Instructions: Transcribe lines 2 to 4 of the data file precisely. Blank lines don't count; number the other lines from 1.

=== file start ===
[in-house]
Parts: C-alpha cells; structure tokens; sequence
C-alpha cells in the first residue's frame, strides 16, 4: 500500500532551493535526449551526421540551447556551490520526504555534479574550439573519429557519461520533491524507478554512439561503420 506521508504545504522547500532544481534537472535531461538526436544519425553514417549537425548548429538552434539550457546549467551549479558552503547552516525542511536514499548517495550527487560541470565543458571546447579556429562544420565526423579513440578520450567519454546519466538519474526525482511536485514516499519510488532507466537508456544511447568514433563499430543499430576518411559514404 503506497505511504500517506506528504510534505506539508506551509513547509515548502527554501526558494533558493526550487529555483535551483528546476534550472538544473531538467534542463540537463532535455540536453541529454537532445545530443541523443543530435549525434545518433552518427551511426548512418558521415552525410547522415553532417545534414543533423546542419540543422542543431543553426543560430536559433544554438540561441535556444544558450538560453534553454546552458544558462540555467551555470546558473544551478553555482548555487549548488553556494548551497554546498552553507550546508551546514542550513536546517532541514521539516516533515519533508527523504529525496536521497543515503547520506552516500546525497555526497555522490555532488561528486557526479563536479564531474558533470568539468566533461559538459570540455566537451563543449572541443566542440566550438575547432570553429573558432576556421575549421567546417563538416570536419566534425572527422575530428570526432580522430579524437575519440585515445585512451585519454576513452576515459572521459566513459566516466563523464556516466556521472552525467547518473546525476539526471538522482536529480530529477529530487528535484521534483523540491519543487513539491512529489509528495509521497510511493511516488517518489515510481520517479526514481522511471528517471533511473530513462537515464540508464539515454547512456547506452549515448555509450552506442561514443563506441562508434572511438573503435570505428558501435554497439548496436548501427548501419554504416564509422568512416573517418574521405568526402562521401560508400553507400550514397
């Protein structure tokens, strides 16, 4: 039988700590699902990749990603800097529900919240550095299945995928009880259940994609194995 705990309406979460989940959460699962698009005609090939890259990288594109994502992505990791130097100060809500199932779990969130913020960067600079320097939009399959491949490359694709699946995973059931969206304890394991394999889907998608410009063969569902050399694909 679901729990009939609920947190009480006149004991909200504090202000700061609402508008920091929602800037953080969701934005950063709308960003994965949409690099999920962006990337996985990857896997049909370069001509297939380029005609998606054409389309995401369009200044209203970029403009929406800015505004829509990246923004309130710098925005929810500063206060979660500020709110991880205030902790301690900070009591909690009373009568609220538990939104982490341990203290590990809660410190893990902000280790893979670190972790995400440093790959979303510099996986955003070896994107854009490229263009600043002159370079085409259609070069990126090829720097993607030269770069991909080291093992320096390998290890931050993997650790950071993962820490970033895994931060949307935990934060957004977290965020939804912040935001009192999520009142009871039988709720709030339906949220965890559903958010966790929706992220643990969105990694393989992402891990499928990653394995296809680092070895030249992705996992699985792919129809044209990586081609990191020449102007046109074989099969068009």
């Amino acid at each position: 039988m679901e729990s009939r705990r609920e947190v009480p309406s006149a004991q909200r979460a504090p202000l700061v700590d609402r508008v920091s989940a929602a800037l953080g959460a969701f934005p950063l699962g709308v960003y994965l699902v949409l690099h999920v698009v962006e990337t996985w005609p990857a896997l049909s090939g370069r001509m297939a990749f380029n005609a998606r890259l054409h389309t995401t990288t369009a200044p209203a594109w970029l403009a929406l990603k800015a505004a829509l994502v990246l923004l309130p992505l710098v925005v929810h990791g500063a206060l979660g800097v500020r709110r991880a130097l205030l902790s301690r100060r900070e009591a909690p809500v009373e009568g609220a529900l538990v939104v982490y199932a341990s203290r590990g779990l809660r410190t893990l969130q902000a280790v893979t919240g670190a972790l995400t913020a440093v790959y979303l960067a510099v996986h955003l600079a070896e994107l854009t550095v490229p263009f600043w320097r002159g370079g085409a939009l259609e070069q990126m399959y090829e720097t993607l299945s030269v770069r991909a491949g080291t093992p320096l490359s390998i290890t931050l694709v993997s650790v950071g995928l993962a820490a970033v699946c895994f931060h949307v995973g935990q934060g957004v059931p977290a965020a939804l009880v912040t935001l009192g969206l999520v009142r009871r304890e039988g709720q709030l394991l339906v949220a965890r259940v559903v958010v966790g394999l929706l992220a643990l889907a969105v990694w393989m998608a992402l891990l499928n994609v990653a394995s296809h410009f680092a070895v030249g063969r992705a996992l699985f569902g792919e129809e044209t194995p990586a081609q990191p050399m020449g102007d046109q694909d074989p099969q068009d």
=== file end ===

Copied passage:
Parts: C-alpha cells; structure tokens; sequence
C-alpha cells in the first residue's frame, strides 16, 4: 500500500532551493535526449551526421540551447556551490520526504555534479574550439573519429557519461520533491524507478554512439561503420 506521508504545504522547500532544481534537472535531461538526436544519425553514417549537425548548429538552434539550457546549467551549479558552503547552516525542511536514499548517495550527487560541470565543458571546447579556429562544420565526423579513440578520450567519454546519466538519474526525482511536485514516499519510488532507466537508456544511447568514433563499430543499430576518411559514404 503506497505511504500517506506528504510534505506539508506551509513547509515548502527554501526558494533558493526550487529555483535551483528546476534550472538544473531538467534542463540537463532535455540536453541529454537532445545530443541523443543530435549525434545518433552518427551511426548512418558521415552525410547522415553532417545534414543533423546542419540543422542543431543553426543560430536559433544554438540561441535556444544558450538560453534553454546552458544558462540555467551555470546558473544551478553555482548555487549548488553556494548551497554546498552553507550546508551546514542550513536546517532541514521539516516533515519533508527523504529525496536521497543515503547520506552516500546525497555526497555522490555532488561528486557526479563536479564531474558533470568539468566533461559538459570540455566537451563543449572541443566542440566550438575547432570553429573558432576556421575549421567546417563538416570536419566534425572527422575530428570526432580522430579524437575519440585515445585512451585519454576513452576515459572521459566513459566516466563523464556516466556521472552525467547518473546525476539526471538522482536529480530529477529530487528535484521534483523540491519543487513539491512529489509528495509521497510511493511516488517518489515510481520517479526514481522511471528517471533511473530513462537515464540508464539515454547512456547506452549515448555509450552506442561514443563506441562508434572511438573503435570505428558501435554497439548496436548501427548501419554504416564509422568512416573517418574521405568526402562521401560508400553507400550514397
């Protein structure tokens, strides 16, 4: 039988700590699902990749990603800097529900919240550095299945995928009880259940994609194995 705990309406979460989940959460699962698009005609090939890259990288594109994502992505990791130097100060809500199932779990969130913020960067600079320097939009399959491949490359694709699946995973059931969206304890394991394999889907998608410009063969569902050399694909 679901729990009939609920947190009480006149004991909200504090202000700061609402508008920091929602800037953080969701934005950063709308960003994965949409690099999920962006990337996985990857896997049909370069001509297939380029005609998606054409389309995401369009200044209203970029403009929406800015505004829509990246923004309130710098925005929810500063206060979660500020709110991880205030902790301690900070009591909690009373009568609220538990939104982490341990203290590990809660410190893990902000280790893979670190972790995400440093790959979303510099996986955003070896994107854009490229263009600043002159370079085409259609070069990126090829720097993607030269770069991909080291093992320096390998290890931050993997650790950071993962820490970033895994931060949307935990934060957004977290965020939804912040935001009192999520009142009871039988709720709030339906949220965890559903958010966790929706992220643990969105990694393989992402891990499928990653394995296809680092070895030249992705996992699985792919129809044209990586081609990191020449102007046109074989099969068009």